How to Deal with Nephrotic Syndrome in Children

illustration of kidneys

Nephrotic syndrome or nephrosis is a rare condition affecting both children and adults. Childhood nephrotic syndrome is usually diagnosed in children between the age of two to five and can be life-changing for the child and the parent. A clear understanding of its causes, symptoms, treatment, and prognosis can greatly help in the management of the disease.


What is Nephrotic Syndrome?

Kidneys are one of the primary excretory organs of the body and they function by separating out unwanted catabolic wastes and toxins from the body through urine. Tiny structures called glomeruli act as filtering machinery inside the kidney. When these glomeruli fail to function effectively, the filtering mechanism fails.


Nephrotic Syndrome refers to a condition in which the kidneys (glomeruli) fail to filter out the proteins from the blood and excrete it in the urine. The term ‘nephrotic syndrome’ is used to indicate the condition in which the proteins in the urine are above a certain permissible range. The exact medical condition leading to this phenomenon can be many and a deeper examination is usually required to ascertain the cause.

Types of Nephrotic Syndrome

Nephrotic syndrome in children is classified as primary childhood nephrotic syndrome, secondary childhood nephrotic syndrome, and congenital nephrotic syndrome.

  • Primary nephrotic syndrome: This type of nephrosis is also called idiopathic nephrotic syndrome and many times the reason behind its occurrence is unknown. Minimal Change Disease, focal segmental glomerulosis, and membranoproliferative glomerulonephritis (MPGN) come under this type of nephrotic syndrome.
  • Secondary nephrotic syndrome: This subtype of nephrosis, is caused by some kind of infection, the overdose of certain medications or an underpinning disease in the body. Diseases like diabetes, hepatitis, lupus, HIV, malaria, streptococcal infection and Henoch-Schönlein purpura are some diseases that are associated with the secondary nephrotic syndrome.
  • Congenital (Finnish-type) nephrotic syndrome: This is the hereditary form of nephrotic syndrome that is transmitted from one generation to the other through their DNA. Primarily, a genetic variation in the gene NPHS1, coding for a key transmembrane protein called nephrin, causes this syndrome. It is quite rare and manifests as early as three months of age.


The causes of childhood nephrotic syndrome are many, as the syndrome is just a manifestation of an underlying condition. The various causes each type are as follows:

Primary Nephrotic Syndrome

The causes of Primary Nephrotic Syndrome are:

  • Minimal change nephrotic syndrome (MCNS): MCNS is characterized by minute damages to the glomeruli in the kidney. These damages are so tiny that they are not visible only in an electron microscope. This sub-type of nephrotic syndrome contributes to nearly 15% of primary nephrotic syndrome cases. The cause for MCNS is unknown.
  • Membranoproliferative glomerulonephritis(MPGN): In this condition, there is a build-up of antibodies over the minute structures of glomeruli, causing it to become thick. The causes of MPGN can be an autoimmune disease, carcinoma or some kind of infection.
  • Focal segmental glomerulosclerosis (FSGS): FSGS, as the name suggests is sclerosis or scarring of a focused individual part of the glomeruli. This can cause irreversible damage to the kidneys.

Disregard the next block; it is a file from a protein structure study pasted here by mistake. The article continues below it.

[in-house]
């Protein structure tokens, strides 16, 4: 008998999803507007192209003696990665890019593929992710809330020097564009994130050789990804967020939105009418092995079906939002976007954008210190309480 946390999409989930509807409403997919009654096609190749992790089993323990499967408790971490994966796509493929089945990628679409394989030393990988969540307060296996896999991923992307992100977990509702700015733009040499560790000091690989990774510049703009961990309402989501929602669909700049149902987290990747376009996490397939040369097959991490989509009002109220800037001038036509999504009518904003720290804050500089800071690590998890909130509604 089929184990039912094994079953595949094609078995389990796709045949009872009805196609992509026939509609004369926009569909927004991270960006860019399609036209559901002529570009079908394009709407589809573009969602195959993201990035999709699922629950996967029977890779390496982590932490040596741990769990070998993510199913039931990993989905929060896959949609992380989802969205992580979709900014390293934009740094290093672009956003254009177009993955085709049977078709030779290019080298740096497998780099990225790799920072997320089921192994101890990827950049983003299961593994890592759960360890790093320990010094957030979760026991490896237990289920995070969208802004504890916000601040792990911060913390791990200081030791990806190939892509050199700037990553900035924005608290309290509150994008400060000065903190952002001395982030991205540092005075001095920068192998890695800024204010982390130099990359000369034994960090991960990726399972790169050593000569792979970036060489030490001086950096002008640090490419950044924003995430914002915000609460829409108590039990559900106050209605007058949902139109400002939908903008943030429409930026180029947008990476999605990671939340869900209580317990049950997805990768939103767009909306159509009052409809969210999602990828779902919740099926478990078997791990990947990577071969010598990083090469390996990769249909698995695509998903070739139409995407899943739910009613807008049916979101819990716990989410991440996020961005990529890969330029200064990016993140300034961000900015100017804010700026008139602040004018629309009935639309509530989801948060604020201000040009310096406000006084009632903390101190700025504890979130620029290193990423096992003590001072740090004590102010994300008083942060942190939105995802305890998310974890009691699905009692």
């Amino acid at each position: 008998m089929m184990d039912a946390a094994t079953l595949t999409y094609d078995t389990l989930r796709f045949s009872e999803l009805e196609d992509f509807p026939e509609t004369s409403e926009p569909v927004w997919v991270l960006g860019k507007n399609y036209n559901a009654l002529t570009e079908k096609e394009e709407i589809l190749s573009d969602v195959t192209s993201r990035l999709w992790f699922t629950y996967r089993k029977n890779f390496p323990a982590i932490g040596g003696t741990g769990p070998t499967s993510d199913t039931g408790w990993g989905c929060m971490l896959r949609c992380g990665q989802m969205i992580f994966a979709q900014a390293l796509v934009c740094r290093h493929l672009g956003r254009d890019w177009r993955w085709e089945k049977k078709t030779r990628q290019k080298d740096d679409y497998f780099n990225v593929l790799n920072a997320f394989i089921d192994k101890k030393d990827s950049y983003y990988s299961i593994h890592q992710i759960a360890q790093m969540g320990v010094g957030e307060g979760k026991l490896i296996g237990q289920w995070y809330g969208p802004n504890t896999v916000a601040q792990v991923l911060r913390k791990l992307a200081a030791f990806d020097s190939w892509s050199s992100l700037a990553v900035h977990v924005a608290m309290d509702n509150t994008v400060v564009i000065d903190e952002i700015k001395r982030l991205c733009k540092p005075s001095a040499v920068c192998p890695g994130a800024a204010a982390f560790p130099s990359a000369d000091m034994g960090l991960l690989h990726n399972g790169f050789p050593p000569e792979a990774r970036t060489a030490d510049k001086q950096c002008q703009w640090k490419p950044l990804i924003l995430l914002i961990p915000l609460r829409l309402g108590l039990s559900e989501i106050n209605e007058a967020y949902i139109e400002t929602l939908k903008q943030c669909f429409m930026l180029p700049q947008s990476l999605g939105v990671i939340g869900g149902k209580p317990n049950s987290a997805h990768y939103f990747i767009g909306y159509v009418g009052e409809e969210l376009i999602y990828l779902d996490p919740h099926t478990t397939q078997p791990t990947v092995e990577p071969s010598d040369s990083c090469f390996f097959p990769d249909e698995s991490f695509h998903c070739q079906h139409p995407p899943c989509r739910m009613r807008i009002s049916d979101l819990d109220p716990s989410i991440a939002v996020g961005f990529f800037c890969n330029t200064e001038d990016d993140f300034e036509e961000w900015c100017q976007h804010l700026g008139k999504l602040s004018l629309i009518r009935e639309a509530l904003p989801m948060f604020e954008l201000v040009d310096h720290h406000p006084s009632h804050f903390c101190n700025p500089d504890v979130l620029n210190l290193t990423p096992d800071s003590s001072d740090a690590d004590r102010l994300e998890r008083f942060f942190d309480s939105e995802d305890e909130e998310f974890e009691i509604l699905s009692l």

• Idiopathic crescentic glomerulonephritis: This condition occurs when the glomerulus is visible as crescent shapes under a microscope. The cause for this type of idiopathic glomerulonephritis is unknown.

Secondary Nephrotic Syndrome

  • Systemic diseases like diabetes (diabetic nephropathy), renal vein thrombosis, lupus erythematosus, vasculitis, Poststreptococcal glomerulonephritis, and lymphoma.
  • Infections like congenital toxoplasmosis, syphilis, rubella and cytomegalovirus, HIV AIDS, Hepatitis B, hepatitis C, and malaria.
  • Over-use of some drugs also can cause secondary nephrotic syndromes like usage of Penicillamine, NSAIDs (Non-steroidal anti-inflammatory drugs), Interferon, heroin, mercury, lithium and Pamidronate.

Congenital nephrotic syndrome: This type of nephritis is found associated with rare diseases caused by genetic mutations. These mutations are hereditary. i.e. passed on from one generation to the other. If a child has a family history of this disease, then there are high chances of acquiring the faulty gene from the parents. Some of the rare diseases associated with nephrotic syndrome are:

  • Finnish-type congenital nephrotic syndrome
  • Galloway-Mowat syndrome
  • Oculocerebrorenal (Lowe) syndrome
  • Nail-patella syndrome
  • Pierson syndrome
  • Denys-Drash syndrome
  • Frasier syndrome


Childhood nephrotic syndrome is characterized by one or many of the following symptoms:

  • Oedema: Oedema is the accumulation of water and subsequent swelling in selected parts of the body. In the case of nephrotic syndrome, oedema is found in legs, feet, ankles and around the eyes. Some patients rarely also have oedema in their face and hands.
  • Albuminuria: Due to the improper functioning of the kidneys, the albumin that needs to be retained in the blood, gets excreted in the urine. This phenomenon is clinically measured and termed as Albuminuria. An increased level of albumin in the urine indicates a problem in the kidneys.
  • Hypoalbuminemia: A low level of albumin in the blood, known as hypoalbuminemia is also a measure of the faulted excretory system. A blood test revealing hypoalbuminemia is a symptom of nephrotic syndrome.
  • Slow growth: As proteins are essential building blocks for growth and development, a loss of proteins in the urine, affects the growth in children. Some hormonal and lipid balances are also hampered in the body.
  • Infections: Loss of important proteins in the body, weakens the immune system, making them more prone to infections.

Diagnosis of Childhood Nephrotic Syndrome